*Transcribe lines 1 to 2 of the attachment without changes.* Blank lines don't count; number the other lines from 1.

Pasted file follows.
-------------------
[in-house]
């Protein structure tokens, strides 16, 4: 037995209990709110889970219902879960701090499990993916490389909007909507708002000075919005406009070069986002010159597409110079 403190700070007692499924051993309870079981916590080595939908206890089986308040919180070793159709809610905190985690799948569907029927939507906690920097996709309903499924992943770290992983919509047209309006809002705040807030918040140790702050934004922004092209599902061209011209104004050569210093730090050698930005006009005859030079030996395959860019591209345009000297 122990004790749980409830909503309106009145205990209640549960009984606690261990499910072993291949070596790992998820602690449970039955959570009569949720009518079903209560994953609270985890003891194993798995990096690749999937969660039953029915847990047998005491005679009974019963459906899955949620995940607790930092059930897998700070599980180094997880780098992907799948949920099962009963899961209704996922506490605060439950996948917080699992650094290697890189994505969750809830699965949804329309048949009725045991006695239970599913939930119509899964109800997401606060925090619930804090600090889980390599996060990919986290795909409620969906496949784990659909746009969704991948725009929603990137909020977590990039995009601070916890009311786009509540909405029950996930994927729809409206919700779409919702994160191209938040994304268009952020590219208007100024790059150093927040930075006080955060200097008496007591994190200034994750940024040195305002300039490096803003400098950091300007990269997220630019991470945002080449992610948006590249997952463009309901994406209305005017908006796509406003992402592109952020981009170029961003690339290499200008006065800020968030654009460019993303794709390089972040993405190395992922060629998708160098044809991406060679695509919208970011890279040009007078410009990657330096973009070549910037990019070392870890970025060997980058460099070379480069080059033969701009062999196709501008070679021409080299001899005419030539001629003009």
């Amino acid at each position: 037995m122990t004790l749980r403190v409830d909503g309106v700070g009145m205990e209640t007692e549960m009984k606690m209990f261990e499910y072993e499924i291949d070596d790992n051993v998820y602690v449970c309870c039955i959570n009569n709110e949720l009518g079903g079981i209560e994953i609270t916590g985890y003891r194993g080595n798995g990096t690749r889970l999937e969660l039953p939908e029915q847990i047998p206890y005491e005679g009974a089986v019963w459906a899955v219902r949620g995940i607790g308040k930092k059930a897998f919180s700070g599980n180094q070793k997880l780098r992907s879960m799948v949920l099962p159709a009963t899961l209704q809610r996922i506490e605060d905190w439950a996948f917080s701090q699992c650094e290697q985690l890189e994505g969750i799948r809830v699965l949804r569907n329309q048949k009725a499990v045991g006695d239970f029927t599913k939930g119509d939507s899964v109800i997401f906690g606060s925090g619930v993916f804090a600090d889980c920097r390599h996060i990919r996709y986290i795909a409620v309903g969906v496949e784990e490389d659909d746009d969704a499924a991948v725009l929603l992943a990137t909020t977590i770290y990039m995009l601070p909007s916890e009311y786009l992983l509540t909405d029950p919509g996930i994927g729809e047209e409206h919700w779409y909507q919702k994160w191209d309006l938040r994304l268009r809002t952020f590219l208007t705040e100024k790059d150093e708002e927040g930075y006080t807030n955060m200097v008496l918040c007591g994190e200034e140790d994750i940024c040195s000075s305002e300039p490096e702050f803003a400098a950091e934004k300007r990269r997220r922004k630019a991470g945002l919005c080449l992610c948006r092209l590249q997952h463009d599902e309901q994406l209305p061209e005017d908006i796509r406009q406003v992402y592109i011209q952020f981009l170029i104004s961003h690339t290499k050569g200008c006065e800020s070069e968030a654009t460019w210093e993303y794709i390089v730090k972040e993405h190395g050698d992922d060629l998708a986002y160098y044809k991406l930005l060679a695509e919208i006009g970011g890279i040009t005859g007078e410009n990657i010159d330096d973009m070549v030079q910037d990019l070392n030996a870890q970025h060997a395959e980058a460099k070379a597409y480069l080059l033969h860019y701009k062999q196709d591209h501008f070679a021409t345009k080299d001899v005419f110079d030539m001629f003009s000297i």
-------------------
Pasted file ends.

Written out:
[in-house]
């Protein structure tokens, strides 16, 4: 037995209990709110889970219902879960701090499990993916490389909007909507708002000075919005406009070069986002010159597409110079 403190700070007692499924051993309870079981916590080595939908206890089986308040919180070793159709809610905190985690799948569907029927939507906690920097996709309903499924992943770290992983919509047209309006809002705040807030918040140790702050934004922004092209599902061209011209104004050569210093730090050698930005006009005859030079030996395959860019591209345009000297 122990004790749980409830909503309106009145205990209640549960009984606690261990499910072993291949070596790992998820602690449970039955959570009569949720009518079903209560994953609270985890003891194993798995990096690749999937969660039953029915847990047998005491005679009974019963459906899955949620995940607790930092059930897998700070599980180094997880780098992907799948949920099962009963899961209704996922506490605060439950996948917080699992650094290697890189994505969750809830699965949804329309048949009725045991006695239970599913939930119509899964109800997401606060925090619930804090600090889980390599996060990919986290795909409620969906496949784990659909746009969704991948725009929603990137909020977590990039995009601070916890009311786009509540909405029950996930994927729809409206919700779409919702994160191209938040994304268009952020590219208007100024790059150093927040930075006080955060200097008496007591994190200034994750940024040195305002300039490096803003400098950091300007990269997220630019991470945002080449992610948006590249997952463009309901994406209305005017908006796509406003992402592109952020981009170029961003690339290499200008006065800020968030654009460019993303794709390089972040993405190395992922060629998708160098044809991406060679695509919208970011890279040009007078410009990657330096973009070549910037990019070392870890970025060997980058460099070379480069080059033969701009062999196709501008070679021409080299001899005419030539001629003009």